Celery is also high in Kaempferol which is in a class of phytonutrients known as flavonoids that have an exceptionally antioxidant potency. As an antioxidant, kaempferol has been linked to the prevention of chronic diseases such as cancer. Antioxidants balance the effects of free radicals in the body which are formed as the body metabolises the food we eat into energy. 

Potato
The staple potato is full of fiber, vitamins, minerals and phytochemicals. Potatoes are a source of vitamin c which is an antioxidant but more importantly a source of Vitamin B, folate which helps repair damaged cells and could potentially prevent cancers. Potatoes are also high in potassium with which a high intake has been shown to reduce heart disease. Potatoes also have the effect (due to the amount of dietary fiber they contain) of making people feel fuller for longer, which is an important part of weight management, potatoes aren’t just full of carbohydrates and therefore must be avoided, they are in fact an important part of your diet.

Globe artichokes
Artichoke hearts are the part in the middle of the large flower but they do come in tins so the preparation of them has been taken care of. Even if you can’t find pre-prepared artichoke hearts it’s worth buying them and preparing them for yourself due to how healthy they are. Artichokes are especially renowned for their detoxifying effects and artichoke extract is used as a health supplement. Increasing your consumption of artichokes can have massive positive effects for your health. They aid the body produce bile in the liver which ferry toxins out of the body. They are also high in Vitamin C which is an important antioxidant in all body tissue and is needed for at least 300 metabolic reactions including producing collagen which is a major structural protein in the body. They are also high in vitamin K which is essential for healthy blood. 

Artichokes are also high in the plant compounds quercetin, silymarin and gallic acid which have been shown to have tumour inhibiting effects. 

Tomatoes
Lycopene which is the red pigment found in tomatoes, is not essential for humans, However studies have suggested that there is a strong link between tomato intake and blood lycopene levels alongside the reduced risk of many cancers. Cooking tomatoes can release up to five times more lycopene than you would get by consuming just raw tomatoes and lycopene is already about three times more potent an antioxidant than Vitamin E. 

It has been studied that consuming just one serving of tomatoes can reduce oxidative stress to our bodies by as much as 50% within one day.

Courgette / zucchini
This is another vegetable that contains a whole host of antioxidants such as lycopene, beta carotene, and lutein. However, it consists mainly of water and as such is a great vegetable to aid weight management. Courgette extract is being researched for its potential anti-cancer capabilities but more studies are needed.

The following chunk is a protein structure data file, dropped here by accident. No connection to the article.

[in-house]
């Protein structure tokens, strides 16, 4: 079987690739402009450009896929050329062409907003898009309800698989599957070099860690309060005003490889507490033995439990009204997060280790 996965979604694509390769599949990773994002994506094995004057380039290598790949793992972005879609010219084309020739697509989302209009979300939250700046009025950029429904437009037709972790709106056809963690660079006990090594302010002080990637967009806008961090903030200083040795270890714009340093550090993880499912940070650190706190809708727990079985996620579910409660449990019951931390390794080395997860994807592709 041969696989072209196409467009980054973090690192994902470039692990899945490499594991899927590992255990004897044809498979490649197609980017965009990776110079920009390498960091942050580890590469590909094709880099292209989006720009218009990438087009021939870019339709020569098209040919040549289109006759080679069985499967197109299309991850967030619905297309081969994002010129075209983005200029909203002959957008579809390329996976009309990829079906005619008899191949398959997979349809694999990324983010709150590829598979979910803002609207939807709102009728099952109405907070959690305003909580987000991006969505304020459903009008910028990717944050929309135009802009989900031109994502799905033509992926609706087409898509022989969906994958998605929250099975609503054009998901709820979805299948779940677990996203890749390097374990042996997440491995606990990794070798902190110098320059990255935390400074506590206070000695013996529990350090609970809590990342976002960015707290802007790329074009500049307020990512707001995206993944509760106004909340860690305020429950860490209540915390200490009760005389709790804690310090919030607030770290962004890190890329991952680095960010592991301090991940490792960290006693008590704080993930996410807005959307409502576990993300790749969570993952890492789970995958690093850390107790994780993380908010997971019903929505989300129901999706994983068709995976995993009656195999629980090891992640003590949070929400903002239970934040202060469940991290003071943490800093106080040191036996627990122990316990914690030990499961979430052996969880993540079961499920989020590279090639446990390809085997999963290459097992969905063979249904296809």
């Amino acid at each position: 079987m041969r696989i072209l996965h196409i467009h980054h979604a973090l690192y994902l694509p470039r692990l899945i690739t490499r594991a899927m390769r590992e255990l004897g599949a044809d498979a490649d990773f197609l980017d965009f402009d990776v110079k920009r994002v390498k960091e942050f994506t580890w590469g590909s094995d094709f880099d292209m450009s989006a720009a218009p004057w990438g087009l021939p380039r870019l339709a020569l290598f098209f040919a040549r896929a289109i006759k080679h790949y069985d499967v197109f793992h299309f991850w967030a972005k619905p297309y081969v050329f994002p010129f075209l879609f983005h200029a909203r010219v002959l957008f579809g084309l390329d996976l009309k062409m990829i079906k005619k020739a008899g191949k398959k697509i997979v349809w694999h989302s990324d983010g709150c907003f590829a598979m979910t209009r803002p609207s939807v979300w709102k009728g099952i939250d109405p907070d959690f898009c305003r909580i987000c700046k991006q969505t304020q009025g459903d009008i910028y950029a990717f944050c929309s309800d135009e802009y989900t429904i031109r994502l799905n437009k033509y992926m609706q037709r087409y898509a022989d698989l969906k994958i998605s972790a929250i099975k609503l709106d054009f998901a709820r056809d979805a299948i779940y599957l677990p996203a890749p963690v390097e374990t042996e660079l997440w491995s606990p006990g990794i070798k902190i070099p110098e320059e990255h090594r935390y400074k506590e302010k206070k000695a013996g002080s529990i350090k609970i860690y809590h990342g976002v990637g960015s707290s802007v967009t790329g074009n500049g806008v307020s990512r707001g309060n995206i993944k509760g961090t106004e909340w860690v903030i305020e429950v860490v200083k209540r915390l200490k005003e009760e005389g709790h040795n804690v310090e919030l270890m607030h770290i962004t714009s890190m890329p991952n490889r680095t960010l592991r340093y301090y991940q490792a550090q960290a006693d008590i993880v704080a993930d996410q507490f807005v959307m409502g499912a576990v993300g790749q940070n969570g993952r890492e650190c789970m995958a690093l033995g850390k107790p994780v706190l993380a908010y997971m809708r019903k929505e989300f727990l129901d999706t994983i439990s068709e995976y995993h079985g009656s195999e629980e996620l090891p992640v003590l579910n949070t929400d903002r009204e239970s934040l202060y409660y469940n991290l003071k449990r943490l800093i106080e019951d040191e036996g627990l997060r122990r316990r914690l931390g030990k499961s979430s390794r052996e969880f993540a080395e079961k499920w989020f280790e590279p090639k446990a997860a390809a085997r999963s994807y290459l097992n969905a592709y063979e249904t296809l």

All in all soups are especially good at helping you cram pack your diet with as many vegetable grains and legumes as possible. With just one portion of a good soup such as chunky healthy minestrone increases your chances of meeting your five a day minimum criteria. Serve it alongside a nice wholegrain hunk of bread and enjoy and put a large dollop of homemade pesto in the mix too. Enjoy.

Other delicious soup recipes on the blog

VEGAN RAMEN RECIPE
ROASTED CAULIFLOWER SOUP RECIPE
TOMATO VEGETABLE SOUP

Have you made our chunky healthy minestrone soup recipe?

We’d love to see your food creations! Please leave a comment below, share or tag using @anticancerkitchen on Instagram and hashtag it #anticancerkitchen.

Chunky healthy minestrone soup

CHUNKY HEALTHY MINESTRONE SOUP

There is no “one recipe” for minestrone soup but our chunky healthy minestrone soup is definitely a must-try. Traditionally, minestrone is a… Mains + Salads CHUNKY HEALTHY MINESTRONE SOUP European Print This
Prep Time: Cooking Time:
Nutrition facts: 200 calories 20 grams fat
Rating: 5.0/5
( 1 voted )

Ingredients

  • 1 red onion, chopped
  • 2 celery sticks, chopped
  • 1 large carrot, chopped
  • 2 garlic cloves chopped
  • 1 potato, peeled and chopped into 1cm cubes
  • 400g tin /240g drained weight of butter beans, cannellini or borlotti beans
  • 400g tin /240g drained weight of artichoke hearts
  • 1 courgette, sliced
  • 200g or just a little bit over 1 cup of tinned tomatoes
  • 1 liter or 4 cups of vegetable stock
  • 90g / ½ a cup pasta such as risoni or spaghetti
  • A handful of fresh herbs such as parsley, sage, and rosemary finely chopped
  • 3 tablespoons of olive oil
  • Pesto:
  • 40g or 1 cup (tightly packed) fresh basil leaves
  • 10g or 1/4 cup (tightly packed) fresh sage leaves
  • ⅓ of a cup of olive oil
  • ¼ of a cup of pine nuts
  • 4 tablespoons of nutritional yeast
  • Salt and pepper

Instructions

Heat the oil in a large saucepan and add the onion, celery, carrot and garlic, and cook over low heat for 5 minutes.

Add the potato and zucchini/courgette and stir fry for 3 minutes. Add the beans, tomatoes and artichoke hearts and fry for a further 2-3 minutes.

Pour in the stock, stir and place a lid on the pan. Turn down the heat and gently simmer the soup for 35 minutes.

Meanwhile, add all the pesto ingredients in a blender and process until smooth.

Step-by-step sage basil pesto

Add broken risoni or orzo or broken spaghetti into the soup and continue to cook for 8-9 minutes so that the pasta is al-dente. Stir through the fresh herbs.

Serve in bowls and spoon over the pesto. 

Step-by-step minestrone soup